The days of sending and receiving viruses—literal virus files designed to spread across your computer—aren’t dead, but for most people it’s unlikely. Most built-in systems are very good at detecting threats. But it is still possible.
Here are two file attachments. Which one seems okay to you?
The one on the right has a period (.) in front of the file name. Across operating systems, periods are a reserved or special file character. They connote “and here’s the file extension” to the system, like a period in a sentence connotes “the end of the sentence”.
It’s small, but easy to spot when you know that. Especially with filenames that are often server-generated, long, and meaningless—such as financial record exports and files downloaded from a website.
If in doubt, just leave it alone.
Tip: your phone is more secure from malicious attachments
Tip: if in doubt about opening a file extension, even from someone you think is trustworthy, reach for your phone instead. Most phones are incapable of rendering malicious files the same way laptops and PCs can.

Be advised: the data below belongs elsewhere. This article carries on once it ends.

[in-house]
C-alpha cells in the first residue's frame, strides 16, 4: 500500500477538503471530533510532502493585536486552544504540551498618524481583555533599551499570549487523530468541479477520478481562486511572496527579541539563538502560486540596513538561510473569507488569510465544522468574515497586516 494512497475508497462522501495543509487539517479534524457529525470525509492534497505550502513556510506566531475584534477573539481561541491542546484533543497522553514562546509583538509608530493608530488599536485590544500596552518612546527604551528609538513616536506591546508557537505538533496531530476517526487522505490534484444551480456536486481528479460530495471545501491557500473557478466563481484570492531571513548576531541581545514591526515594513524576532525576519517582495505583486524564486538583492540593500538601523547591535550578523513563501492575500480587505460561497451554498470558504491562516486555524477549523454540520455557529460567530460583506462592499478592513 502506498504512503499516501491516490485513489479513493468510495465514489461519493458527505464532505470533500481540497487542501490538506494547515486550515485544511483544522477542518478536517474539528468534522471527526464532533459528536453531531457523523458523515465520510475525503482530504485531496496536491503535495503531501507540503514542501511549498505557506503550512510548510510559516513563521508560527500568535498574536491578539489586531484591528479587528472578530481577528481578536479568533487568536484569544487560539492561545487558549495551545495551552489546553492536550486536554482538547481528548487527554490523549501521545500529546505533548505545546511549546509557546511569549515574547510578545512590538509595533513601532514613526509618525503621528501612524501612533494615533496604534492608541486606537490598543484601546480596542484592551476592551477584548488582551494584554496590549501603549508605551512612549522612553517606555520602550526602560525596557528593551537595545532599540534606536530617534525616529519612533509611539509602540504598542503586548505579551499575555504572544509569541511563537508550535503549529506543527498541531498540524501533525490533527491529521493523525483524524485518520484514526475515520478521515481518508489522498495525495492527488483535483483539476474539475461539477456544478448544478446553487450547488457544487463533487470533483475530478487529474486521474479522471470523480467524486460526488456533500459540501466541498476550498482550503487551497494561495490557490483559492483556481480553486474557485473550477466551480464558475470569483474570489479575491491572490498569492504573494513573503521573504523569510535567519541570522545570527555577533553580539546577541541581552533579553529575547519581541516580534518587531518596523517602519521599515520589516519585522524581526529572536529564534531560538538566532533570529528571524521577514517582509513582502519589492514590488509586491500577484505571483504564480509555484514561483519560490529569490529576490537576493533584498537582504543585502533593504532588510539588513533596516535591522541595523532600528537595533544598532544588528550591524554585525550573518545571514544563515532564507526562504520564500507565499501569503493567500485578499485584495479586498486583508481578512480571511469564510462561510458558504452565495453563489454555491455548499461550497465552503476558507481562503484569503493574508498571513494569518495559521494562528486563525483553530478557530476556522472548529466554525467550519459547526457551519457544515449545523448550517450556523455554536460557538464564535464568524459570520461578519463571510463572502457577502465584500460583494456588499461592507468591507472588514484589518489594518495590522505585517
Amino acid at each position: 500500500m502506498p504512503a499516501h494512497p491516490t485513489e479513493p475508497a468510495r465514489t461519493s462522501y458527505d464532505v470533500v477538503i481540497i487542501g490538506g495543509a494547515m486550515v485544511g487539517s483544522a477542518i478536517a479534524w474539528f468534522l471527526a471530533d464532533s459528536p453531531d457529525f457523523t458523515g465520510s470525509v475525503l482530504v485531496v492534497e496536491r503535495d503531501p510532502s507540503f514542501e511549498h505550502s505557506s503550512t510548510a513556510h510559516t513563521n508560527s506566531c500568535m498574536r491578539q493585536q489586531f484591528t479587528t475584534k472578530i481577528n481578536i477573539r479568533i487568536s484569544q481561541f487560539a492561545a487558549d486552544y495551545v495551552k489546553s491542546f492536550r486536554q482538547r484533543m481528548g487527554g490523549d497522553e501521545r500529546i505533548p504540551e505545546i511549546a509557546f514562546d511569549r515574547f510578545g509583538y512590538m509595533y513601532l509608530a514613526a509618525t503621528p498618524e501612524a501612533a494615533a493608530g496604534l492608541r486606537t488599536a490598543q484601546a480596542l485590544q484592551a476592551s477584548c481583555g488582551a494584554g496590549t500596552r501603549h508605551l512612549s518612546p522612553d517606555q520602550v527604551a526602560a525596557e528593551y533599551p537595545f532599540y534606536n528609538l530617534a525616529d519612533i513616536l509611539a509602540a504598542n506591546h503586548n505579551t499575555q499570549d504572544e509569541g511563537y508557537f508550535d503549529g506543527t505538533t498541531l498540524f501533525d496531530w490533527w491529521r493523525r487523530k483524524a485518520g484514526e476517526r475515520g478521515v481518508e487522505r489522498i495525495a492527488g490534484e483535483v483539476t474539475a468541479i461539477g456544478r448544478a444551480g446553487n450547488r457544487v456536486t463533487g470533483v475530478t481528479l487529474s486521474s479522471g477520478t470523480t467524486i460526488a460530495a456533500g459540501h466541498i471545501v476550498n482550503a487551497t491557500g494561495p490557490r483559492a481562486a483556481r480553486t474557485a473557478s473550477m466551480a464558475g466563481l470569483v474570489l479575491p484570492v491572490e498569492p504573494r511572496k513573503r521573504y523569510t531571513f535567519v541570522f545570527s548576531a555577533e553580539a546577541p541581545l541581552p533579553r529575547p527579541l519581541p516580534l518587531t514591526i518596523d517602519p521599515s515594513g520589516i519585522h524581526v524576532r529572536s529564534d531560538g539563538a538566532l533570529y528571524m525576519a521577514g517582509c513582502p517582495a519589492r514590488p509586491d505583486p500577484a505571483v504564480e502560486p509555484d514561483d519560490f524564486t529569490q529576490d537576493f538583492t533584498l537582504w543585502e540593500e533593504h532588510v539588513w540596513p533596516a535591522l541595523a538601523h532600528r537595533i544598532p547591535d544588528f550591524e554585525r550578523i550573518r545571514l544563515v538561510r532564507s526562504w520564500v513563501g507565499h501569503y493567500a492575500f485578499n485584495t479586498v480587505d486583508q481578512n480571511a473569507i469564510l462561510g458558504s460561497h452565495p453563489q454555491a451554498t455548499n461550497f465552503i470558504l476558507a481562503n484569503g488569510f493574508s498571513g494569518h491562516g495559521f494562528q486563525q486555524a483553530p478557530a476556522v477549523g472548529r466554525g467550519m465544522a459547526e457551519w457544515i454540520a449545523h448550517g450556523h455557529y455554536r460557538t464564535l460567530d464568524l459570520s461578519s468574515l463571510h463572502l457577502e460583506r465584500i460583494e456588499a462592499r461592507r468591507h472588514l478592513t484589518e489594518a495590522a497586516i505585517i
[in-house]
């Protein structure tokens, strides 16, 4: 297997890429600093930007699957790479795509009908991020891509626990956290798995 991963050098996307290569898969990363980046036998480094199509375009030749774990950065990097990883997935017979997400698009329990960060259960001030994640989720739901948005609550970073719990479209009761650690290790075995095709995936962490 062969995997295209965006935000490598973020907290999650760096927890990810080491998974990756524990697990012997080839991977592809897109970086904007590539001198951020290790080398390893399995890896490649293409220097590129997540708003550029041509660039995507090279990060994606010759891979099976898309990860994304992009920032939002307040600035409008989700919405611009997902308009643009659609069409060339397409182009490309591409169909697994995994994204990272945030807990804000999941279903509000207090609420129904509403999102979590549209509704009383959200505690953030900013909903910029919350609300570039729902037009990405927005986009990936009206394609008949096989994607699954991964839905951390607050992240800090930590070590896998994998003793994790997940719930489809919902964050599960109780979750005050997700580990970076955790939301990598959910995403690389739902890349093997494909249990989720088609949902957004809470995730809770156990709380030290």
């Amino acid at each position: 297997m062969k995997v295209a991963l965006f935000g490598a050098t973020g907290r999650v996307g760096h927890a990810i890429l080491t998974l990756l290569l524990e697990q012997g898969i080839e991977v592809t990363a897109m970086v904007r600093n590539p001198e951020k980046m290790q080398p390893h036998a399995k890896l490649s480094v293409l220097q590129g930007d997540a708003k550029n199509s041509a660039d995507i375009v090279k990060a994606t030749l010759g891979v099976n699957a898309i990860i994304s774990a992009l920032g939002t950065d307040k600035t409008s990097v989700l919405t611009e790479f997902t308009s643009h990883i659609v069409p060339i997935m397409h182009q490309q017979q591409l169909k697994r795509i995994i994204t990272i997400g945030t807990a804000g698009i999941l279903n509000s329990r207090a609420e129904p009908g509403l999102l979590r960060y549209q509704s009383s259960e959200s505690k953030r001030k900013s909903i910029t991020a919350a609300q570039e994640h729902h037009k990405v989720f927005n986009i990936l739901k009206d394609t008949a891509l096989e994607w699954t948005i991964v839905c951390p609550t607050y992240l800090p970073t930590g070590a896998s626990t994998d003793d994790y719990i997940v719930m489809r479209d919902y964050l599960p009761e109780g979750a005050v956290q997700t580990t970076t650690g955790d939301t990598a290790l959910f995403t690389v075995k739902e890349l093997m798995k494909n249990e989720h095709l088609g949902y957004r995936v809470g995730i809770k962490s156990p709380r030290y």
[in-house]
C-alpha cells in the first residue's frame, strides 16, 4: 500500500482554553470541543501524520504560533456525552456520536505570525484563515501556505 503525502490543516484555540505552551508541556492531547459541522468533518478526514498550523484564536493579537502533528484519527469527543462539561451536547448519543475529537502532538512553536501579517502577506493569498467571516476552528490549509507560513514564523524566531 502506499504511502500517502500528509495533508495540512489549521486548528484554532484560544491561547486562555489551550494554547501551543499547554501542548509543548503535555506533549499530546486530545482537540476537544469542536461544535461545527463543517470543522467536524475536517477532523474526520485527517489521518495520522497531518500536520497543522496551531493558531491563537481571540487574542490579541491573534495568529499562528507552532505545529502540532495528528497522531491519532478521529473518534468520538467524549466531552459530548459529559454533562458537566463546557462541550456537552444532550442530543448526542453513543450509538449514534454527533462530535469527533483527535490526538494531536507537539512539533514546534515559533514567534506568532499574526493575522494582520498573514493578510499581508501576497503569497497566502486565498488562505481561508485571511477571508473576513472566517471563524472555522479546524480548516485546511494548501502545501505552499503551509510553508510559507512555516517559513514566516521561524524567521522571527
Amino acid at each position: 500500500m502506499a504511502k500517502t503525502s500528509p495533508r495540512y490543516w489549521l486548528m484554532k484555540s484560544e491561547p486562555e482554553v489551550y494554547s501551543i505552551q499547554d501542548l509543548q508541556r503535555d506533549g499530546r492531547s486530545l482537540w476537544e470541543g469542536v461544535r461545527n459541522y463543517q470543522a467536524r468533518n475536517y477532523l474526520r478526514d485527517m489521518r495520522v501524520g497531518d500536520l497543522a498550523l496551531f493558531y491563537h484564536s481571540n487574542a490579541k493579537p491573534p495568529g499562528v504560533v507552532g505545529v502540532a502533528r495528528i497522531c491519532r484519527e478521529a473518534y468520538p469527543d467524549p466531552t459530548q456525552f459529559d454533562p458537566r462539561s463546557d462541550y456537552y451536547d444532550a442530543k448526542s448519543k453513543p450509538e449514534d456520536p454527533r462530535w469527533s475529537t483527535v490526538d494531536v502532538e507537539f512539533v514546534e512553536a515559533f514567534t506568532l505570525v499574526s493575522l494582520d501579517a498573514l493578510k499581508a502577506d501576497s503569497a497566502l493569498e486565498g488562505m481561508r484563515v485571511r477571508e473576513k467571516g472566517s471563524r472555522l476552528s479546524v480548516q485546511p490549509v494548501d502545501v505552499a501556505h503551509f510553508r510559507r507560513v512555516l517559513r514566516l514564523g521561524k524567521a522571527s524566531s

This isn’t great advice, but if you’re only sort of unsure, your phone is more likely to render the attachment with a vague “unable to open file” error and do nothing else. .exe files, .dll, .dmg, and .rar files are good examples of file extensions phones just won’t do anything with because no app is in the system to execute them. .zip files however, can be opened anywhere and contain any number of things.
Unlike phones, a laptop or PC can execute arbitrary code. In this example above, the file extension appears to end in a .pdf, but like email addresses, file extensions can be spoofed or masked. And some file formats, including .docx, .psd, and others, can be used as vectors for malware, ransomware, and viruses. They’re not fool-proof, but generally iOS and Android devices have a security architecture that makes them a little more resilient to threats than PCs and Macs.
Want more? Check out the rest of this email security series.
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